than 150 enemy soldiers, and large stores of arms, ammunition, and
The 2d Battalion, 3d Marines, which was operating in an area generally
east of Sparks' battalion and south of Galbraith's battalion, was placed
under the control of Colonel Barrow's regiment on 19 September. For
the next several days, the 9th Marines controlled six battalions, two
thirds of the division's infantry battalions. These six battalions were
attacking in all directions and Colonel Barrow noted:
2d Battalion, 9th Marines . . . [was) still attacking generally to the
west with part of... [its] forces and generally to the east with another;
the 3d Battalion, 9th was attacking to the west; the 1st Battalion,
9th and 1st Battalion, 4th were attacking to the south; the 2d Battalion,
26th was attacking to the north; and the 2d Battalion, 3d Marines was
generally conducting heavy patrol activities in all directions. So the
pattern of activity was one that would frustrate the Marine Corps School's
problem directors I am sure, but the tactical situation dictated this
type of maneuver.
According to Barrow, "this was all done from a very austere regimental
command post in the field." He continued: "It is a great credit to my
staff that they performed all of the fire control effort and the rest
of the activities related to fire and maneuver in the most exemplary
There were indications by 23 September that the north-south push was
having an effect on the scattered elements of the three enemy regiments.
Instead of moving north and being trapped, the enemy forces began to
reorient their attempts at escape to the east and west. Responding to
this apparent shift, Colleton's battalion was directed to drive west
while Galbraith's Marines pushed east.
Lieutenant Colonel Twohey's 1st Battalion, 3d Marines would continue
its attack east along Mutter Ridge as Lieutenant Colonel Sparks' battalion
landing team and Lieutenant Colonel Bryon T. Chen's 2d Battalion, 3d
Marines attacked north.* This maneuver, coupled with an attack on 26
September by three companies of the Army's 1st Battalion, 11th Infantry
and two battalions of the 2d ARVN Regiment west from C-2, was designed
to cut the enemy's escape routes and destroy what remained of the three
While Colleton's Marines continued to search the 400-meter high ridgeline
generally paralleling the southern boundary of the DMZ, sweep operations
west of the Rockpile came to an end. On 29 September, the 2d Battalion,
9th Marines, now commanded by Major Frederick E. Sisley, was helilifted
to Vandegrift Combat Base, followed on 1 October, by the regimental
command group and Lieutenant Colonel LaMontagne's 3d Battalion, 9th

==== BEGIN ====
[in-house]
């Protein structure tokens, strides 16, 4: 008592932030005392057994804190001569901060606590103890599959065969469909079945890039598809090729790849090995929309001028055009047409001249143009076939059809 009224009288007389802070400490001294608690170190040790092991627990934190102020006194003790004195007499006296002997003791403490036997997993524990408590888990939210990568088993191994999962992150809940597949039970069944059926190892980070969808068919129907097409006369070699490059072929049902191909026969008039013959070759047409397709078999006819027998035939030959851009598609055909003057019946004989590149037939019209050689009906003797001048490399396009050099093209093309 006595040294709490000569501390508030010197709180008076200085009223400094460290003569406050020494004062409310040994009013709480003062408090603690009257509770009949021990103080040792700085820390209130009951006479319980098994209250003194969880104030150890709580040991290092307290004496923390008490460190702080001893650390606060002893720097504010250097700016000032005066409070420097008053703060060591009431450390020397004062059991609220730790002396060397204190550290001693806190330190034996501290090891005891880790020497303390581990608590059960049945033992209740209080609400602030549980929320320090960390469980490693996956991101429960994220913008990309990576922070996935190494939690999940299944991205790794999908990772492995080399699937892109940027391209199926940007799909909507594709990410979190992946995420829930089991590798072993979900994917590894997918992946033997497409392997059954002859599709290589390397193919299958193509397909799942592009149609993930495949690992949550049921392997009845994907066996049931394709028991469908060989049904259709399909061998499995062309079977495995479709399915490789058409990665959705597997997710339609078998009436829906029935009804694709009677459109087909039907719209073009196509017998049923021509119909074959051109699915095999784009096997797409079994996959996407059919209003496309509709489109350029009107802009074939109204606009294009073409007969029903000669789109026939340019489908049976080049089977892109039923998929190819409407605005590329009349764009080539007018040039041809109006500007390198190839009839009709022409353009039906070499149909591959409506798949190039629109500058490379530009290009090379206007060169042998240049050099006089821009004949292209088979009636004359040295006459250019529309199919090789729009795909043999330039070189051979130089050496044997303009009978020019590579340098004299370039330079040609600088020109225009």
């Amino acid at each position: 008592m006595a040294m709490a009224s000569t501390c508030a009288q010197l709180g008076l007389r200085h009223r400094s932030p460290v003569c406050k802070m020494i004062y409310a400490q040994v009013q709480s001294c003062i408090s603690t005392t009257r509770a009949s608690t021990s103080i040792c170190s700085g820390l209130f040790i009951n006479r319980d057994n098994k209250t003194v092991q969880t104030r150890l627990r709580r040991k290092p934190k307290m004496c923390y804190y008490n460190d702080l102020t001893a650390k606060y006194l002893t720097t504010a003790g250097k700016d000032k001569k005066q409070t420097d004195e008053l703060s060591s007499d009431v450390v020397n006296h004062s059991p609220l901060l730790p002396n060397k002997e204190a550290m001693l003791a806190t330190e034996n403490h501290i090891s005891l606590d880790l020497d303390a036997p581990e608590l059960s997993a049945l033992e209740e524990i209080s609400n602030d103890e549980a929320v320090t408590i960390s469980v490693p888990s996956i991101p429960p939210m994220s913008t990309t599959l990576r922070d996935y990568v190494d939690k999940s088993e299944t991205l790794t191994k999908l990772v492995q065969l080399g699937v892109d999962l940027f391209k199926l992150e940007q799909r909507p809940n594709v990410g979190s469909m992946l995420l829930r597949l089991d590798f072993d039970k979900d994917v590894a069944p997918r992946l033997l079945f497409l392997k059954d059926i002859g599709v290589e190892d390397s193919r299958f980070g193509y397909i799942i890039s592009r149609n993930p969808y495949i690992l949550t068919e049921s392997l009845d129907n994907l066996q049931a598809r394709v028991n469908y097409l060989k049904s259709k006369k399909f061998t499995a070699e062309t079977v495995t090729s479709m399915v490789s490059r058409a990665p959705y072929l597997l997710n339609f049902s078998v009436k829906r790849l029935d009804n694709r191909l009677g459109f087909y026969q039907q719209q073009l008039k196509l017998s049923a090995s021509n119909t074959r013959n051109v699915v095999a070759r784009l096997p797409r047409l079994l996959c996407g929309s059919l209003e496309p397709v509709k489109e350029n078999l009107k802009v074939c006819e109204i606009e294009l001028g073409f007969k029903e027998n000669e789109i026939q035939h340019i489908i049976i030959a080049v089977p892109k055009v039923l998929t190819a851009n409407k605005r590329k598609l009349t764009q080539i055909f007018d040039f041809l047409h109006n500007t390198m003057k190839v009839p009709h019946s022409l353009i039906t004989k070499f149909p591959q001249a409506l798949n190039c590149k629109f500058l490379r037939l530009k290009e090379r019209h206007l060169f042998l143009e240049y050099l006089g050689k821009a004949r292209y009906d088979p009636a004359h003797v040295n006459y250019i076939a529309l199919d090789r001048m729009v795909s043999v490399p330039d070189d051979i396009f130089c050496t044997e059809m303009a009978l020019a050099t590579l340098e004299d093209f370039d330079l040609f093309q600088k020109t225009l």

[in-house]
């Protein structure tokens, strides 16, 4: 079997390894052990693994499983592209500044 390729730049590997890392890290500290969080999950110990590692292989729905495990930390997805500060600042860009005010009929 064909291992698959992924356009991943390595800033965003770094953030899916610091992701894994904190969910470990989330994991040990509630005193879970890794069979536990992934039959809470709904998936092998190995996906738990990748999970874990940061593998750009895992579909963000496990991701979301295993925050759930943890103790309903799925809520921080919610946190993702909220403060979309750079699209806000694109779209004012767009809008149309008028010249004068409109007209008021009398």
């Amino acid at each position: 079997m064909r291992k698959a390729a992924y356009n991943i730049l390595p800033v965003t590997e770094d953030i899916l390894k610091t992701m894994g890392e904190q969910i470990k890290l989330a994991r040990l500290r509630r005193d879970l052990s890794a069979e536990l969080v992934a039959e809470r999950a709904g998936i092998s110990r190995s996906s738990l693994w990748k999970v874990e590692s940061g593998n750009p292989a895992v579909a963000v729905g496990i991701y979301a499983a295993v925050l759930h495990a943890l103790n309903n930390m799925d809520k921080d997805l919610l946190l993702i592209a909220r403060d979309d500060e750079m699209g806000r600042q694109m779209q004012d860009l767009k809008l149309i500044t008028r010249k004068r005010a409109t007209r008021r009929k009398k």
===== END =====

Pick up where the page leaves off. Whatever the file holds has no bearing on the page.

Marines. With the departure of the 9th Marines from Winchester, operational
control of Sparks' BLT 2/26 was passed to the 3d Marines.
The division expanded its search operations within the DMZ as the
new month began. On 1 October, BLT 2/26 replaced the 1st Battalion,
4th Marines in the DMZ and was tasked with destroying a recently built
road, an extension of North Vietnam Route 1022 southward into the DMZ.
Discovered by Galbraith's Marines,** with the assistance of an aerial
observer, in late September, the road complex generally followed the
Ben Hai River before turning south, two kilometers west of Dong Ong
Cay, and ending 2,000 meters north of the DMZ southern boundary. North
of the river, the road was well-developed, open and easily located from
the air as well as from prominent terrain features in the southern DMZ.
Once it crossed the river, it was well-camouflaged and difficult to
spot because of overhead cover. Built entirely by hand labor, the road
was hacked out of the jungle, lined with timber, and ringed with base
camps and fighting positions.
Sparks' battalion, with two companies in the attack and one in reserve,
moved slowly north along the road, destroying all enemy structures as
they searched for elements of the 52d Regiment and its suspected
command and control complex. Continually bombarded by artillery and
mortars, the battalion's Marines fought small groups of determined and
well-trained enemy soldiers in well-concealed and heavily bunkered reverse-slope
defensive positions. Once friendly supporting arms were brought to bear,
the enemy would withdraw, only to take up a defensive posture in yet
another prepared position.
* Lieutenant Colonel Chen replaced Lieutenant Colonel Jack W. Davis
on 20 September as Commanding Officer, 2d Battalion, 3d Marines.
** Colonel Thomas H. Galbraith, then the commander of the 1st Battalion,
4th Marines, later remembered that his battalion discovered the road
on about the third or fourth night after they had entered the DMZ and
started to move south: "I heard motors off in the distance. Seems that
I heard them for two or three nights and couldn't figure out who had
trucks operating in these hills." His recollection was that he "reported
hearing them to Colonel Barrow . . . and in the next day or so a helicopter
came to pick me up to see if I could point out where the sounds had
come from." Galbraith wrote: "I recall having been very disappointed
in nor being able to see anything at all-I felt like the boy who had
cried 'wolf-but as it turned out, the road was indeed there, superbly
hidden by canopy and camouflage, and what I had heard was the motors
of the trucks and/or heavy equipment that were being used to build it."
Page 404 (1968: The Defining Year)